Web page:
"Ithim nuair a rithim."

Translation:I eat when I run.

September 2, 2014

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Usually that gives me cramps, but whatever makes you sleep at night, I guess.


AKA dine and dash.


You'll never lose weight like that.


Is "nuair a" like "during" (as opposed to "Caithain")?


'Nuair' is a contraction of 'an uair' (a form that was kept in Scottish Gaelic). 'A' in this context translates roughly as 'that'. Thus 'nuair a' can be though of as literally meaning 'the time that', i.e., 'when'.


wow, very interesting. thanks :)


Interesting. I thought it was related to Bokmål's 'når.'


No, når is related to English 'near' (itself probably borrowed from Norse, effectively a Norse form of "nigh-er"). I think the meaning was something like "as near as", to mean "as soon as", to mean "at the same time as" to mean "when". But I don't know.


Not quite. You have the English question form or "when", which is expressed with cén t-am, cén uair, cá huair, or (for your barbarous Munster speakers!) cathain. Then you have the other form of when (Think "when I run", "We will leave when he comes"), which corresponds to nuair a.


If I understand you correctly, you would use Agus fit that kind of "during"


this sentence has a rhythm


and 'a rithim.'


It's OK to have slightly odd practice phrases. Gets you in the way of constructing phrases you'd actually use for yourself.


Is the "a" not pronounced or is it just really quiet


Why is "I eat while I run" different?


I eat when I run simply implies that when running happens, eating happens (but not necessarily at the same time). For instance, perhaps you mean you eat to take in carbs before your run or protein afterward, but that you eat tied to your workout. "I eat while I run" would imply that you are running with food in your hand, taking bites as you step.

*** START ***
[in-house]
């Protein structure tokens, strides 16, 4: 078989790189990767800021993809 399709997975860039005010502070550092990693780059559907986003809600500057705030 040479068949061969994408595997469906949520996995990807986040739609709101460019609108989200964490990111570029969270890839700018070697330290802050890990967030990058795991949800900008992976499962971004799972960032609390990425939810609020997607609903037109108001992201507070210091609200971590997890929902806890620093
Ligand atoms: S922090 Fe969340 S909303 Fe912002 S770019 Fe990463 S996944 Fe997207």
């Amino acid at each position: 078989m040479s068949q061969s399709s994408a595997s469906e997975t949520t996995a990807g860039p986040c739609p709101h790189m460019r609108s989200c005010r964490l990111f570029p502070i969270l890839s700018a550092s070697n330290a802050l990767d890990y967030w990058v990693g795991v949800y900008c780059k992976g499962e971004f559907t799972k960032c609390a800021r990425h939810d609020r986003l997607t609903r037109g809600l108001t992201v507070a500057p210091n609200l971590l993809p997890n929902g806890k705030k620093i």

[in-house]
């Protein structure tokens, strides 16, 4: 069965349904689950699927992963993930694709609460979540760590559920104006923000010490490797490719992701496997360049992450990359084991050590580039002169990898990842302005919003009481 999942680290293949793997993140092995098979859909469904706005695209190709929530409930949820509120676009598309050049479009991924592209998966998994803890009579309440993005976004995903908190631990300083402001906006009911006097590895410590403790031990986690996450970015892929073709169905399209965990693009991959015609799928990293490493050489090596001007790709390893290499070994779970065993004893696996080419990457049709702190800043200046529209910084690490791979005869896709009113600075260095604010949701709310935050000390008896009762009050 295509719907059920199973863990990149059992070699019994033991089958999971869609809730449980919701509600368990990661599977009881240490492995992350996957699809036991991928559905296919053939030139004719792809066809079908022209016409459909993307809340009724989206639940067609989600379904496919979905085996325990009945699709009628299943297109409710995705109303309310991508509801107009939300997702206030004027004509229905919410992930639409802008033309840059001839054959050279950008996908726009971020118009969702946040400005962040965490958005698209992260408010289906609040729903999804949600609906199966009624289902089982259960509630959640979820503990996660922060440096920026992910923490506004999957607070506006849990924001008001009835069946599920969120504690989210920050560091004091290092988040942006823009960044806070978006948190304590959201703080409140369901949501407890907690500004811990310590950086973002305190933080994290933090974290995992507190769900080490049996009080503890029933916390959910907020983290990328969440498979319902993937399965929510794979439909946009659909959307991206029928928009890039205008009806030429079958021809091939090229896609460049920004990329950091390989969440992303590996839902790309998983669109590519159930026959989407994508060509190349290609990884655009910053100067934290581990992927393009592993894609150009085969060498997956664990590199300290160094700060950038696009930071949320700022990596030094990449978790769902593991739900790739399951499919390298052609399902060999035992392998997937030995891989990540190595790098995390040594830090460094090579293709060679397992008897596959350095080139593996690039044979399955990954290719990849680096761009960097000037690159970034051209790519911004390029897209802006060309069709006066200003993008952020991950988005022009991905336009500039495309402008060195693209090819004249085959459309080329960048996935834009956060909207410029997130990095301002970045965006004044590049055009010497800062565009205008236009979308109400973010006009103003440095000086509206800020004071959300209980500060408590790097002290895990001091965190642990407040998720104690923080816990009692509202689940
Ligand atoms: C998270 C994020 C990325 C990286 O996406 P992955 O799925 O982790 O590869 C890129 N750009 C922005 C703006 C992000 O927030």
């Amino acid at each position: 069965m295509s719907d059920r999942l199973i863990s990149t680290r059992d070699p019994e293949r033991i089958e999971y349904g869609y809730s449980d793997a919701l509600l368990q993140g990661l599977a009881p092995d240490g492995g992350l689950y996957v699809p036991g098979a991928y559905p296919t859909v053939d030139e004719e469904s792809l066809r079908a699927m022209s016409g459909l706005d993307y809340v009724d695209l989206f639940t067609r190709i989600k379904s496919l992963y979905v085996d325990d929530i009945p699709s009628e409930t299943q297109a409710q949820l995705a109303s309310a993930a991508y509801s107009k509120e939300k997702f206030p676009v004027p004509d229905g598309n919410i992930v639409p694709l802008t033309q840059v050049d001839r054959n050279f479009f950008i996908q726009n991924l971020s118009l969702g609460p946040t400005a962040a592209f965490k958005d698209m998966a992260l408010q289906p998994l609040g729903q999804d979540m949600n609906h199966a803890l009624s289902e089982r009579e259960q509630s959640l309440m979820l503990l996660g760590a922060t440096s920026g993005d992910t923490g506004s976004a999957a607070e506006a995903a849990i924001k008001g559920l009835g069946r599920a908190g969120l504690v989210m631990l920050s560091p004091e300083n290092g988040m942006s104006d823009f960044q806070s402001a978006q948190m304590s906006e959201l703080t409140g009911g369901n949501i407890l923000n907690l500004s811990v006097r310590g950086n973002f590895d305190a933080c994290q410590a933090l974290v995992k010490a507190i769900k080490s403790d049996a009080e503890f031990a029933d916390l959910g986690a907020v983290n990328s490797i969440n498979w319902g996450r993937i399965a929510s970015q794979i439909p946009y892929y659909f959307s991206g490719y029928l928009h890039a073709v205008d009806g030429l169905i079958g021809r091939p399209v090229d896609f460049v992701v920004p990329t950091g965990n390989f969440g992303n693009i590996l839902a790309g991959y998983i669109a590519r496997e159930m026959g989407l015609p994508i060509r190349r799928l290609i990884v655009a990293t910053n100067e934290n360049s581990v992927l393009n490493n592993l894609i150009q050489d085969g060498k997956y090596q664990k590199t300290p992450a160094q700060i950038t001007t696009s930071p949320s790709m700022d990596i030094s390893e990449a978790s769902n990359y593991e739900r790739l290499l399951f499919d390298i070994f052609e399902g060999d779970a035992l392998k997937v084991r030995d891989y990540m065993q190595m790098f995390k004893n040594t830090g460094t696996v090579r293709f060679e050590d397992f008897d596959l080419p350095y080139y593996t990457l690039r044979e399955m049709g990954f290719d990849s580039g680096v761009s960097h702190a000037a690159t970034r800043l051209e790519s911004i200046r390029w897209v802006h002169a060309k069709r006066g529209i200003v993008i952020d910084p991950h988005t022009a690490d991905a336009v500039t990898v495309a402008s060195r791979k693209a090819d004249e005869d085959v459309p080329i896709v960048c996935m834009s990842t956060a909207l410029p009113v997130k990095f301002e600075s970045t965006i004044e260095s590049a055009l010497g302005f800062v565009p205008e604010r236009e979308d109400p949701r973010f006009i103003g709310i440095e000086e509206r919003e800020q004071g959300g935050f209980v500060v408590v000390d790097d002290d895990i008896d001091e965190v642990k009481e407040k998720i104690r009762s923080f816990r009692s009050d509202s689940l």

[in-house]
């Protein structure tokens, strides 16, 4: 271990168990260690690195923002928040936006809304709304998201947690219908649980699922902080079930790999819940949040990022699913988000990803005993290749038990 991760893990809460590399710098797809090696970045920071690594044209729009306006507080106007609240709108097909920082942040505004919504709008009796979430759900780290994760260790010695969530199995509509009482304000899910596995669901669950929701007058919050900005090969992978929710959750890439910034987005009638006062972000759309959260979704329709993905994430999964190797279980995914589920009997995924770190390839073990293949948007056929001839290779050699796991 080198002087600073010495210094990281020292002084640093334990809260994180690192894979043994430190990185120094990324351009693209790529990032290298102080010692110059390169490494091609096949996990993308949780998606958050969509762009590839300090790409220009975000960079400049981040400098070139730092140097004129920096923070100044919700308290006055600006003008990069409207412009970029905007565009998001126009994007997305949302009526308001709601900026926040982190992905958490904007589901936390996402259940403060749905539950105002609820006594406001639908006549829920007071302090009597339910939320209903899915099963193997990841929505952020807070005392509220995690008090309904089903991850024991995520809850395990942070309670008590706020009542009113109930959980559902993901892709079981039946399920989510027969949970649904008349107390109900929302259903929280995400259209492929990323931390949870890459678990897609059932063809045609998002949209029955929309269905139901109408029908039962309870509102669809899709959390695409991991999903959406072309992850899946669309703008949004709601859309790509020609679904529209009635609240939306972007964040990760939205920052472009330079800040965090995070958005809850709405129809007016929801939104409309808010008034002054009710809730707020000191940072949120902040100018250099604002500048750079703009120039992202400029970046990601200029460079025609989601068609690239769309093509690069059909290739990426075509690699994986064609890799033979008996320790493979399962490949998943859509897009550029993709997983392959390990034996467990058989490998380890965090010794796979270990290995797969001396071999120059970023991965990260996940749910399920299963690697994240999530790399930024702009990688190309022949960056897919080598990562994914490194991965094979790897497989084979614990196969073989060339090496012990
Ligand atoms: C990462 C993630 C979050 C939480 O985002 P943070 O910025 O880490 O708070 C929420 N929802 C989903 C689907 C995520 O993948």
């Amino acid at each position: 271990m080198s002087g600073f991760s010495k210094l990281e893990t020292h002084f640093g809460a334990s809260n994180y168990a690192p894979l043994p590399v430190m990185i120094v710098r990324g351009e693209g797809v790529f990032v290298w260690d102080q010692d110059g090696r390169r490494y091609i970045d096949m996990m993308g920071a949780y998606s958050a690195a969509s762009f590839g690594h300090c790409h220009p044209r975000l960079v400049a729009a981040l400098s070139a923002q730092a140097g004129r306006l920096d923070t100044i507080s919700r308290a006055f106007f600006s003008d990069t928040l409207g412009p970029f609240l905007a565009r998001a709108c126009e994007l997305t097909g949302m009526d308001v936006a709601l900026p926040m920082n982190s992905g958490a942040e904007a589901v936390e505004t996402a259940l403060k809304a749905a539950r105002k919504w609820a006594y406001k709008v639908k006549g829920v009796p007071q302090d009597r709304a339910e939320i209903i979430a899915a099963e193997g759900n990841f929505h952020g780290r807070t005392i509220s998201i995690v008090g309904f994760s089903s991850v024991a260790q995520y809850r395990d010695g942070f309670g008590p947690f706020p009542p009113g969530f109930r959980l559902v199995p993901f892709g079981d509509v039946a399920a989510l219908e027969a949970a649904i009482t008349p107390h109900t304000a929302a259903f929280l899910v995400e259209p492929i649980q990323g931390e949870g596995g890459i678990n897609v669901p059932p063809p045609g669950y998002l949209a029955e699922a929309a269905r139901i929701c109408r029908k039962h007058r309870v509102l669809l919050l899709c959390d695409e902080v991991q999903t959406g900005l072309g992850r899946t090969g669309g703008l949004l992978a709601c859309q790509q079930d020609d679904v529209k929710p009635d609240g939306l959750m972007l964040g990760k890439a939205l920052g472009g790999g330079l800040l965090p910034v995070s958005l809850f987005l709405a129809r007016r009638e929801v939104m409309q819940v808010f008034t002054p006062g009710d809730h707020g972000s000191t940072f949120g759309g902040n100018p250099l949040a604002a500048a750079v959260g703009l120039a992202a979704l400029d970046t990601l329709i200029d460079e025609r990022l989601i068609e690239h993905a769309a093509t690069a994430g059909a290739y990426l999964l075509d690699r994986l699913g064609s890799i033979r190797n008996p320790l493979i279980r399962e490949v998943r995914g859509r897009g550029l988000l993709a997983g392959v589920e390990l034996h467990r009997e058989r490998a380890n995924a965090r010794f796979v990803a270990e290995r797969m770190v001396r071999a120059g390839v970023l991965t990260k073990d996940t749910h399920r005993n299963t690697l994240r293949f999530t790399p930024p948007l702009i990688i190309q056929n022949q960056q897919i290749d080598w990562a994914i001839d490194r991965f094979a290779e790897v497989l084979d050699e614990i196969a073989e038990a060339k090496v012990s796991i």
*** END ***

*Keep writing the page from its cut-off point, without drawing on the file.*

Nuair can be translated as either your “when” meaning or your “while” meaning. (“When” can also have your “while” meaning.)


And we all know how that usually goes down. down to the floor...


Doesn't "a" mean his?


There are several different a words in Irish.


Why do we need it (a) here ? Can't the sentence go well without it ?


The a is needed because the conjunction nuair is followed by a relative clause, and a is the particle that introduces an affirmative present-tense relative clause. (“I eat when I don’t run” would be Ithim nuair nach rithim ; the a would normally cause lenition on the following verb, and the nach would normally cause eclipsis on it, but since rithim begins with an R, neither mutation happens.)

No, this exercise’s sentence would not be correct without that a ; see talideon’s reply to sualainnis above for the etymological reason.


"a" can mean his , hers , theirs


a can mean a lot of different things (see https://www.teanglann.ie/en/fgb/a).

In this case, it doesn't mean "his", "her" or "their".


Seriously, I eat when I run? What is that supposed to mean. No one eats when they are running.


You appear to lack imagination.


I agree, but maybe there is more to it: I've read the comment below where "Antaine1916" says that "nuair a" implies a kind of conditional relation between the two actions. Could we really interpret "nuair" the same way we might the English "when", expressing that "eating" necessarily happens each time I "run"? Edit: To add up, I've just had a sentence "Ma rithim, ithim.", so I may reformulate my question by asking: are these two sentences synonymous?


'Nuair' means pretty much the same thing as 'when' in English. 'While' would be translated with 'fad', though there are other ways of saying the same thing. To say 'while I run, I eat', you could say 'fad a rithim, ithim'.


Do not question the logic, because my course had "the woman is in the fridge" in one lesson....


Lol, mine too. And "my dog breaks the book"


One has to eat whilst running a marathon. Usually gels.

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